According to the article, studies suggest a relationship between vascular factors (like hardening of the arteries or calcium deposits in the blood vessels) and late-life depression. A theory has been put forward that atherosclerosis may have an effect on the brain leading to depression later in life.
Henning Tiemeier, M.D., Ph.D., of Erasmus Medical Center, Rotterdam, the Netherlands, and colleagues investigated the relationship between atherosclerosis at different locations in the body and depression in 4,019 men and women 60 years or older.
The researchers found that severe atherosclerosis was associated with a higher prevalence of depressive disorders. They also found that patients with severe coronary calcifications (calcium deposits in the heart) were almost four times as likely to have depressive symptoms, and patients with calcifications in the aorta (the main artery bringing blood into the heart) were twice as likely to have depressive symptoms.
"In this population-based study, we found that subjects with atherosclerosis were more likely to be depressed," the authors write. "A combined measure of extracoronary [not in the heart itself] atherosclerosis was related to depressive disorders, although at some of the different locations the association was only moderate and nonsignificant. A strong relationship was observed only between severe coronary and aortic calcifications and depressive disorders."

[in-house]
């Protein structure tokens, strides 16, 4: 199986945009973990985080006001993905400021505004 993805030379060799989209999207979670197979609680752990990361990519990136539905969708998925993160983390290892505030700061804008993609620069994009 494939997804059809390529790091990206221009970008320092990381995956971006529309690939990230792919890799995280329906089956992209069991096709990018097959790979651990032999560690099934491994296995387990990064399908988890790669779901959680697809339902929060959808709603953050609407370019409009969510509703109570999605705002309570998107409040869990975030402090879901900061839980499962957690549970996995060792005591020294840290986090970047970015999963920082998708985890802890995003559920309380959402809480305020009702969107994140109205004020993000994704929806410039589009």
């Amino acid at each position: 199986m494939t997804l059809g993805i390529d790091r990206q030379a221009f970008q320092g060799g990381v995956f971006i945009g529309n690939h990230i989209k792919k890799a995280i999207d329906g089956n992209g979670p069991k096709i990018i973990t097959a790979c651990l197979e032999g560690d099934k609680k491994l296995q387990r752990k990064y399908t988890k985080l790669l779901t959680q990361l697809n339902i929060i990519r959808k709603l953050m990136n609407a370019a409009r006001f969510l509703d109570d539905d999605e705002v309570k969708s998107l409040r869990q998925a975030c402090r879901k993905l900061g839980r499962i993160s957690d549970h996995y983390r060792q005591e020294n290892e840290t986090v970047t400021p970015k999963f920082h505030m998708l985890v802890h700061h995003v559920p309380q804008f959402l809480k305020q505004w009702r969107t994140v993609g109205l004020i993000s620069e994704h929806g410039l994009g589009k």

(Arch Gen Psychiatry. 2004;61:369-376. Available post-embargo at archgenpsychiatry.com)
Editor's Note: The Rotterdam Study is supported by the Research Institute for Diseases in the Elderly, funded by the Ministry of Health, Welfare, and Sports, The Hague, and through the Netherlands Organisation for Scientific Research (NWO), The Hague. Dr. Breteler was supported by a fellowship of the Royal Netherlands Academy of Arts and Sciences, Amsterdam. This work has been supported by an unrestricted grant from the Numico Research BV, Wageningen, the Netherlands.
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